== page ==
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Thread: Leaving Europe in this mess - morality discussion

  1. #1

    Default Leaving Europe in this mess - morality discussion

    Sooo...

    As most will know, this whole financial mess in Europe is not ending and plenty of voices estimate this crisis will take a decade to get over with. Personally, I am very worried because I do agree with those economic experts that say the common currency was doomed to fail without a proper integration and regulated/coordinated budgeting and such. And while this might be very selfish, I don't want to bleed out financially because some banks decided to mindlessly bet some money.

    On a second issue, Germany is (as will some others, like Japan) going to have severe problems with the age disparity - less younger people will stand opposing much more elderly people. The retirement funds will be a mess.


    Now as far as I'm concerned, I love travel. I love foreign cultures. I will go abroad all my life, live many other places and very likely I will settle down in a place that is not Germany (my home country). I am liberally minded, so my mindset is that it is my own responsibility to make sure I have enough money to live after retiring - not the responsibility of the government. And while I feel a bit guilty about my attitude, I am still fine with it and it doesn't change anything for me.

    But still, there is a moral issue at hand. I can understand the mostly conservative people that say it is our (my generation) duty to work for them. On the other hand, I just don't feel obligated (after all, I think the government/s are too be blamed for insufficient management). With the crisis, the fault lies mostly with the banks, that they were allowed to gamble in a such a way with money. But also the governments are to be blamed, after all it is their task to ensure banks stay within regulations and adjust such where necessary.
    I think the fact that I don't feel the duty to stay in this mess is partly due to the globalization and a society, that is more accepting and open than ever before. However I am far from being satisfied with my thoughts on this issue. I want to explore this more in-depth, with your help

    Should one stay home or return home, to pay taxes that will support the elder generations of your home country? Do the social thing, make your contribution to your national society? Or is it okay to freely move around in the world (to put yourself first)?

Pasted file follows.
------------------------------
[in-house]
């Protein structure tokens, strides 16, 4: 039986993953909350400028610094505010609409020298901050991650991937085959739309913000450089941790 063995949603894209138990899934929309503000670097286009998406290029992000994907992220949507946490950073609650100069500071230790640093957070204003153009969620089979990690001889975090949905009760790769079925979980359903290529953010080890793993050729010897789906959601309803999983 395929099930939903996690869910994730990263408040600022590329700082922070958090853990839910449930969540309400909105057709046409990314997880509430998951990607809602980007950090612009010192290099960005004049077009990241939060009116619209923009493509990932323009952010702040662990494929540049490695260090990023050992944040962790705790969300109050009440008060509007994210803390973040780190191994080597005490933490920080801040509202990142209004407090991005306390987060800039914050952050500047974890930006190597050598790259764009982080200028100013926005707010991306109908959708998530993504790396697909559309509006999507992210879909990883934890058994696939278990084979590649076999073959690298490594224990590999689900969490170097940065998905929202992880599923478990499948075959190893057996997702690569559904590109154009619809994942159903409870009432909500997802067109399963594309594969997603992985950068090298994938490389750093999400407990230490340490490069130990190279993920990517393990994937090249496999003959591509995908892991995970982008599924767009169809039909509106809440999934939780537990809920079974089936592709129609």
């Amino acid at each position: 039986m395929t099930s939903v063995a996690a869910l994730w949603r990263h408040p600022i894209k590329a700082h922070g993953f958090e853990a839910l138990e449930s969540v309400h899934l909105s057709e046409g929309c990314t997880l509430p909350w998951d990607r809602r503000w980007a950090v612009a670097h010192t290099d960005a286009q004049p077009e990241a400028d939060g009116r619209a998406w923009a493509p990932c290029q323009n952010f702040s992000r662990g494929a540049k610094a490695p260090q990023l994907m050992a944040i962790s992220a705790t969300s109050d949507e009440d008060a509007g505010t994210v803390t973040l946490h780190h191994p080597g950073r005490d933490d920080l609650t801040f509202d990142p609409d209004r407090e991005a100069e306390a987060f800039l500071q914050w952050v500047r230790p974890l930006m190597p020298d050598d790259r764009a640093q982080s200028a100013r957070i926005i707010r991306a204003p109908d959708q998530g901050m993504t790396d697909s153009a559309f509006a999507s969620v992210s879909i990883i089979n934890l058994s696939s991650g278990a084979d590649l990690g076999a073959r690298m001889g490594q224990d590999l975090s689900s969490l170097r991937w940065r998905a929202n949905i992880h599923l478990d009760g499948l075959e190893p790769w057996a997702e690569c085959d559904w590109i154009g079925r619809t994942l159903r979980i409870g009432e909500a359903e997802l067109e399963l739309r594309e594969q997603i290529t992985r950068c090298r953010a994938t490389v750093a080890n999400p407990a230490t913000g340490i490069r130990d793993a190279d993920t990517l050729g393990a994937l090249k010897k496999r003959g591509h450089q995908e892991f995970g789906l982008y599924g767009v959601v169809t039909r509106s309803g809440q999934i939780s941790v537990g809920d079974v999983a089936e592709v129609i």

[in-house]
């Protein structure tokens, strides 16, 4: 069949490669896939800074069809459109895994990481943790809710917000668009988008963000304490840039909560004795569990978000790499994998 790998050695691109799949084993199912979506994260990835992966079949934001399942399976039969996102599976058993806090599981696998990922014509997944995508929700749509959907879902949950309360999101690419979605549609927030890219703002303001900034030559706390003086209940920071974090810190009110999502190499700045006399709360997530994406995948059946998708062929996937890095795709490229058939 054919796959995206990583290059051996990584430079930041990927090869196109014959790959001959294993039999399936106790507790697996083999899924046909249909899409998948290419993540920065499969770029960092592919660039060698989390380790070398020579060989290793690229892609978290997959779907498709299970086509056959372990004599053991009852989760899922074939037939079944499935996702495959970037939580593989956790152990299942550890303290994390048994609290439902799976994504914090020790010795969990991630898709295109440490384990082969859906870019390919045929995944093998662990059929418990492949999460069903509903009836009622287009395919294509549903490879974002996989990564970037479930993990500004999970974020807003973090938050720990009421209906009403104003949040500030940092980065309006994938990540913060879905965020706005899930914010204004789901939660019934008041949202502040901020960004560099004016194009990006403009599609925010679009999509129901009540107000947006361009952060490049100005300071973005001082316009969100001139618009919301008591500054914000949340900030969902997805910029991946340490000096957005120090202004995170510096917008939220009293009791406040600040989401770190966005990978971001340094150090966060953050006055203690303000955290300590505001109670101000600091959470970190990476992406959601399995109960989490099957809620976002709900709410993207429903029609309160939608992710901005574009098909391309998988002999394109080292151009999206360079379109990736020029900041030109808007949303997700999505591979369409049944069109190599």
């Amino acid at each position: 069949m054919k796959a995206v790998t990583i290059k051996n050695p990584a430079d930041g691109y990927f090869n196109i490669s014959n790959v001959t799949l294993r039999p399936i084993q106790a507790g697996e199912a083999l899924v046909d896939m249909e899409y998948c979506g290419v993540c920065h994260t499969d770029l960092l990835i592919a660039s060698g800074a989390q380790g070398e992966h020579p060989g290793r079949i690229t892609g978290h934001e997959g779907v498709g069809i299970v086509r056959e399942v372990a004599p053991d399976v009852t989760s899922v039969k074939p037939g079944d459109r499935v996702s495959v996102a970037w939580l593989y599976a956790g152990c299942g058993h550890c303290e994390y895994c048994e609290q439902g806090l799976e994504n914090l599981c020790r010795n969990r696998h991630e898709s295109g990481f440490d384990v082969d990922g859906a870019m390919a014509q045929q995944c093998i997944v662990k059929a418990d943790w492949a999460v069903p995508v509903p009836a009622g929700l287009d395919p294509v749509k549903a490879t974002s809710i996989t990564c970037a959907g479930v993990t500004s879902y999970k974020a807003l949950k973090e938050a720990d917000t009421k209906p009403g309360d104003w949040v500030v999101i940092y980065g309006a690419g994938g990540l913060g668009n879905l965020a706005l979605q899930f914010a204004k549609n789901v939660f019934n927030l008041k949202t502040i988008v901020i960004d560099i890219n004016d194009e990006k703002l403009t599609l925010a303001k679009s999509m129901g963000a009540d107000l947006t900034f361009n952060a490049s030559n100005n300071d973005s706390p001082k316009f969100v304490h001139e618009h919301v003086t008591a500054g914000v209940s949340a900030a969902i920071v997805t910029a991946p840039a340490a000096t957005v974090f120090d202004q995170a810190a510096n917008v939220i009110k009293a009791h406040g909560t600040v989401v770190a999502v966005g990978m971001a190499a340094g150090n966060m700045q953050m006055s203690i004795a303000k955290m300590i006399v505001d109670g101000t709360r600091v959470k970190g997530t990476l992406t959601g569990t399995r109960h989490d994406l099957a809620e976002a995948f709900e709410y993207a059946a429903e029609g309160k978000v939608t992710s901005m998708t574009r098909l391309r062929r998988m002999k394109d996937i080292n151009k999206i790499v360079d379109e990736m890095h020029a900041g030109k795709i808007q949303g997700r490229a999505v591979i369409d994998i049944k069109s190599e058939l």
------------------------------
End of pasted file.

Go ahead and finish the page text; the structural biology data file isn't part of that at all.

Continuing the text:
While my example relates to Germany and the financial crisis in Europe, I am sure that most can relate to the idea, the root of the moral dilemma.
    Many countries will face problematic population changes in the future (or are already having them), but you can also apply this dilemma to taxes for example (too high taxes, is leaving for a place with less taxes okay? Or not?).

    I would be interested in your opinions, but more importantly WHY you think that way, WHAT your logic is. It'd be awesome if this could turn into a rich philosophical discussion...So please be elaborate!

    Please do add your context (European crisis, or maybe the situation in the states, or the population changes in your country...or tax issues...so one can relate better, knows which country/problem/circumstances you are talking about).

    But now...your turn

  2. #2

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    I dont think you'll be wanting to come to the US anytime soon. Our growing debt and turtle-speed economy makes the land of milk and honey more land of salt and vinegar. From what I read, Germany economically is in a good position. The infrastructure is in a good ranking and if I'm not mistaken, the job market. You could try coming to the US but being someone living here, I wouldnt recommend it.

  3. #3

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    Often when I try to understand complex economic or social problems, and try to simplify them. We began as nomadic tribes, finding that we could survive if we were banded together. For the tribe to survive, it had to share for the common good, as well as cultivate its talents. I mention this in order to address your concern about traveling to other countries so that you can avoid paying taxes that would be used to support the older and elderly.